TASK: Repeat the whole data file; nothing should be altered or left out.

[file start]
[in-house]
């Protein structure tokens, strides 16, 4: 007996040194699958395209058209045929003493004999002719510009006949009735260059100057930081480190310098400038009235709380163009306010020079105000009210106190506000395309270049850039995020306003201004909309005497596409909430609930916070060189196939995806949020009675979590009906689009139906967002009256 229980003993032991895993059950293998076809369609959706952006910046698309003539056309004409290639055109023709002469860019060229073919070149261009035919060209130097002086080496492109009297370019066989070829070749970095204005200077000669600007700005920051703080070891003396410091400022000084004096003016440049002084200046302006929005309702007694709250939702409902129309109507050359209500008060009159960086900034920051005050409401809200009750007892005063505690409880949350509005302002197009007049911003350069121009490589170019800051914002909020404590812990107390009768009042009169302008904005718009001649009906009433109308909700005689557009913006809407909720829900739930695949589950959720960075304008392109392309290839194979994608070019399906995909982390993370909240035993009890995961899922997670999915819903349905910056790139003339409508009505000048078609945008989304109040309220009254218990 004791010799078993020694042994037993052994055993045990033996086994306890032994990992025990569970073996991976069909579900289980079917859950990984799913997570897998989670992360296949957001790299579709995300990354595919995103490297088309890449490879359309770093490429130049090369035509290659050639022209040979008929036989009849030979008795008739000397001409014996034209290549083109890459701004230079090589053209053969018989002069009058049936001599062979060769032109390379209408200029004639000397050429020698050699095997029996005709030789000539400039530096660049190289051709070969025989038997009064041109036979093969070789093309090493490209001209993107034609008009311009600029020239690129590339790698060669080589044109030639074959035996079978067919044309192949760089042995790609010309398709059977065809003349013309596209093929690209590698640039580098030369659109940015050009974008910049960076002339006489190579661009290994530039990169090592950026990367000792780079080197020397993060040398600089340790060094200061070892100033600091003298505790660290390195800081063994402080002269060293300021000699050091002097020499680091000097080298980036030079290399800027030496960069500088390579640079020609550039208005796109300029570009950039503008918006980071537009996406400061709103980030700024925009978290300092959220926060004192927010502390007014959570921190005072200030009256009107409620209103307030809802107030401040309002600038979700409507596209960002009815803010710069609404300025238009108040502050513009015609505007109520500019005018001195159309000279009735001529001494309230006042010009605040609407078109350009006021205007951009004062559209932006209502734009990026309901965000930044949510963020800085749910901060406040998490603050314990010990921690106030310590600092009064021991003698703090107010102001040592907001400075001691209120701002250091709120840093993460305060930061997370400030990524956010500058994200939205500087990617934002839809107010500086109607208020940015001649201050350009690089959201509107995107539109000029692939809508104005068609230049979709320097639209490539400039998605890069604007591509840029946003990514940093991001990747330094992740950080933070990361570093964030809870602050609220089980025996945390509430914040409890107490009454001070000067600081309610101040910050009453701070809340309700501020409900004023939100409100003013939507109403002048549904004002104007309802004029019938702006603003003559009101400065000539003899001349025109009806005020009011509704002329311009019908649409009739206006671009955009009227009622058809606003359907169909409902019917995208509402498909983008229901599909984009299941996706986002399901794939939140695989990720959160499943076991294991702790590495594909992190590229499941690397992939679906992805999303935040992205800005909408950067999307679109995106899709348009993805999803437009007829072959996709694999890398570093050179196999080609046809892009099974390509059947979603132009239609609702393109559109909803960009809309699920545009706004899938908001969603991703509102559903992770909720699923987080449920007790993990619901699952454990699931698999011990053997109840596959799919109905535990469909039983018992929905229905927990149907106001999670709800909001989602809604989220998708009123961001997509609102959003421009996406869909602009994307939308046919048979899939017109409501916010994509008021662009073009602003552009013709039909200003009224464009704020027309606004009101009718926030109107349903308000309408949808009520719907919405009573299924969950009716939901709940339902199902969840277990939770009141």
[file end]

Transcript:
[in-house]
């Protein structure tokens, strides 16, 4: 007996040194699958395209058209045929003493004999002719510009006949009735260059100057930081480190310098400038009235709380163009306010020079105000009210106190506000395309270049850039995020306003201004909309005497596409909430609930916070060189196939995806949020009675979590009906689009139906967002009256 229980003993032991895993059950293998076809369609959706952006910046698309003539056309004409290639055109023709002469860019060229073919070149261009035919060209130097002086080496492109009297370019066989070829070749970095204005200077000669600007700005920051703080070891003396410091400022000084004096003016440049002084200046302006929005309702007694709250939702409902129309109507050359209500008060009159960086900034920051005050409401809200009750007892005063505690409880949350509005302002197009007049911003350069121009490589170019800051914002909020404590812990107390009768009042009169302008904005718009001649009906009433109308909700005689557009913006809407909720829900739930695949589950959720960075304008392109392309290839194979994608070019399906995909982390993370909240035993009890995961899922997670999915819903349905910056790139003339409508009505000048078609945008989304109040309220009254218990 004791010799078993020694042994037993052994055993045990033996086994306890032994990992025990569970073996991976069909579900289980079917859950990984799913997570897998989670992360296949957001790299579709995300990354595919995103490297088309890449490879359309770093490429130049090369035509290659050639022209040979008929036989009849030979008795008739000397001409014996034209290549083109890459701004230079090589053209053969018989002069009058049936001599062979060769032109390379209408200029004639000397050429020698050699095997029996005709030789000539400039530096660049190289051709070969025989038997009064041109036979093969070789093309090493490209001209993107034609008009311009600029020239690129590339790698060669080589044109030639074959035996079978067919044309192949760089042995790609010309398709059977065809003349013309596209093929690209590698640039580098030369659109940015050009974008910049960076002339006489190579661009290994530039990169090592950026990367000792780079080197020397993060040398600089340790060094200061070892100033600091003298505790660290390195800081063994402080002269060293300021000699050091002097020499680091000097080298980036030079290399800027030496960069500088390579640079020609550039208005796109300029570009950039503008918006980071537009996406400061709103980030700024925009978290300092959220926060004192927010502390007014959570921190005072200030009256009107409620209103307030809802107030401040309002600038979700409507596209960002009815803010710069609404300025238009108040502050513009015609505007109520500019005018001195159309000279009735001529001494309230006042010009605040609407078109350009006021205007951009004062559209932006209502734009990026309901965000930044949510963020800085749910901060406040998490603050314990010990921690106030310590600092009064021991003698703090107010102001040592907001400075001691209120701002250091709120840093993460305060930061997370400030990524956010500058994200939205500087990617934002839809107010500086109607208020940015001649201050350009690089959201509107995107539109000029692939809508104005068609230049979709320097639209490539400039998605890069604007591509840029946003990514940093991001990747330094992740950080933070990361570093964030809870602050609220089980025996945390509430914040409890107490009454001070000067600081309610101040910050009453701070809340309700501020409900004023939100409100003013939507109403002048549904004002104007309802004029019938702006603003003559009101400065000539003899001349025109009806005020009011509704002329311009019908649409009739206006671009955009009227009622058809606003359907169909409902019917995208509402498909983008229901599909984009299941996706986002399901794939939140695989990720959160499943076991294991702790590495594909992190590229499941690397992939679906992805999303935040992205800005909408950067999307679109995106899709348009993805999803437009007829072959996709694999890398570093050179196999080609046809892009099974390509059947979603132009239609609702393109559109909803960009809309699920545009706004899938908001969603991703509102559903992770909720699923987080449920007790993990619901699952454990699931698999011990053997109840596959799919109905535990469909039983018992929905229905927990149907106001999670709800909001989602809604989220998708009123961001997509609102959003421009996406869909602009994307939308046919048979899939017109409501916010994509008021662009073009602003552009013709039909200003009224464009704020027309606004009101009718926030109107349903308000309408949808009520719907919405009573299924969950009716939901709940339902199902969840277990939770009141």